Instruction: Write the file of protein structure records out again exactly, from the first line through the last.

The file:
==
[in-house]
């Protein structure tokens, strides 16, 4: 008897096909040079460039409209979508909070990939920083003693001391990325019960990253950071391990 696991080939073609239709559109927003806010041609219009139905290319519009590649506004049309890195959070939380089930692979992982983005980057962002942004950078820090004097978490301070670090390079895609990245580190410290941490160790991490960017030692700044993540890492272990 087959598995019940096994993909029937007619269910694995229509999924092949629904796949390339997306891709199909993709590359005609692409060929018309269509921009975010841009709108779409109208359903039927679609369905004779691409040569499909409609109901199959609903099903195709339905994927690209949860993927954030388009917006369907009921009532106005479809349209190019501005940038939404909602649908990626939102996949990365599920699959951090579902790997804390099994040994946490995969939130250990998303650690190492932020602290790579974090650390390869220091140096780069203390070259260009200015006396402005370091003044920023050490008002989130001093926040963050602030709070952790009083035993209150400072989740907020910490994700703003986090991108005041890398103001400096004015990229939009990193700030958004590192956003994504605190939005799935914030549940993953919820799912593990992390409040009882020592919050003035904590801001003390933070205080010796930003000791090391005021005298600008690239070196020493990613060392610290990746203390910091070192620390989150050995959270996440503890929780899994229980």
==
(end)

[in-house]
């Protein structure tokens, strides 16, 4: 008897096909040079460039409209979508909070990939920083003693001391990325019960990253950071391990 696991080939073609239709559109927003806010041609219009139905290319519009590649506004049309890195959070939380089930692979992982983005980057962002942004950078820090004097978490301070670090390079895609990245580190410290941490160790991490960017030692700044993540890492272990 087959598995019940096994993909029937007619269910694995229509999924092949629904796949390339997306891709199909993709590359005609692409060929018309269509921009975010841009709108779409109208359903039927679609369905004779691409040569499909409609109901199959609903099903195709339905994927690209949860993927954030388009917006369907009921009532106005479809349209190019501005940038939404909602649908990626939102996949990365599920699959951090579902790997804390099994040994946490995969939130250990998303650690190492932020602290790579974090650390390869220091140096780069203390070259260009200015006396402005370091003044920023050490008002989130001093926040963050602030709070952790009083035993209150400072989740907020910490994700703003986090991108005041890398103001400096004015990229939009990193700030958004590192956003994504605190939005799935914030549940993953919820799912593990992390409040009882020592919050003035904590801001003390933070205080010796930003000791090391005021005298600008690239070196020493990613060392610290990746203390910091070192620390989150050995959270996440503890929780899994229980």